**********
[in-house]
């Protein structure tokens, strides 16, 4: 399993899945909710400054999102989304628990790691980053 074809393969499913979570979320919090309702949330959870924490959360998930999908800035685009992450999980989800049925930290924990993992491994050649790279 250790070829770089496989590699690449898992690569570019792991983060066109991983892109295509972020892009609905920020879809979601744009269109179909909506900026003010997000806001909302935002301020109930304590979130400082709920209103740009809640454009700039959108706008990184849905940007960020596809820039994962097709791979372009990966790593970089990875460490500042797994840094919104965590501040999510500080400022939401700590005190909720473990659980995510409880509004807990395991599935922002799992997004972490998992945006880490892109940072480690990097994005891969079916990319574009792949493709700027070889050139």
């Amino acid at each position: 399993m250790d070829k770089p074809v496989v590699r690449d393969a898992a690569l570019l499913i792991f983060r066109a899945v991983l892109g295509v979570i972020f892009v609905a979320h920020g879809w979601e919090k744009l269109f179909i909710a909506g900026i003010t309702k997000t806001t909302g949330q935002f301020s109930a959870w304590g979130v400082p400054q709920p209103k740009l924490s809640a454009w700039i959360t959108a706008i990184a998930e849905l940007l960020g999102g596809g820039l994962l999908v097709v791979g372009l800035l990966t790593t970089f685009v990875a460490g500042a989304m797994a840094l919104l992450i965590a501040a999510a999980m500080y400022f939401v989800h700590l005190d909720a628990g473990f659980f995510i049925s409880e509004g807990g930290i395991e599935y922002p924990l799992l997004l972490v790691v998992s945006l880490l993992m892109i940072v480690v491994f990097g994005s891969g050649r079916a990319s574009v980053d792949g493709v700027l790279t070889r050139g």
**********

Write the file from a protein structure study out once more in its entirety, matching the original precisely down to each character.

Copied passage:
[in-house]
């Protein structure tokens, strides 16, 4: 399993899945909710400054999102989304628990790691980053 074809393969499913979570979320919090309702949330959870924490959360998930999908800035685009992450999980989800049925930290924990993992491994050649790279 250790070829770089496989590699690449898992690569570019792991983060066109991983892109295509972020892009609905920020879809979601744009269109179909909506900026003010997000806001909302935002301020109930304590979130400082709920209103740009809640454009700039959108706008990184849905940007960020596809820039994962097709791979372009990966790593970089990875460490500042797994840094919104965590501040999510500080400022939401700590005190909720473990659980995510409880509004807990395991599935922002799992997004972490998992945006880490892109940072480690990097994005891969079916990319574009792949493709700027070889050139």
């Amino acid at each position: 399993m250790d070829k770089p074809v496989v590699r690449d393969a898992a690569l570019l499913i792991f983060r066109a899945v991983l892109g295509v979570i972020f892009v609905a979320h920020g879809w979601e919090k744009l269109f179909i909710a909506g900026i003010t309702k997000t806001t909302g949330q935002f301020s109930a959870w304590g979130v400082p400054q709920p209103k740009l924490s809640a454009w700039i959360t959108a706008i990184a998930e849905l940007l960020g999102g596809g820039l994962l999908v097709v791979g372009l800035l990966t790593t970089f685009v990875a460490g500042a989304m797994a840094l919104l992450i965590a501040a999510a999980m500080y400022f939401v989800h700590l005190d909720a628990g473990f659980f995510i049925s409880e509004g807990g930290i395991e599935y922002p924990l799992l997004l972490v790691v998992s945006l880490l993992m892109i940072v480690v491994f990097g994005s891969g050649r079916a990319s574009v980053d792949g493709v700027l790279t070889r050139g």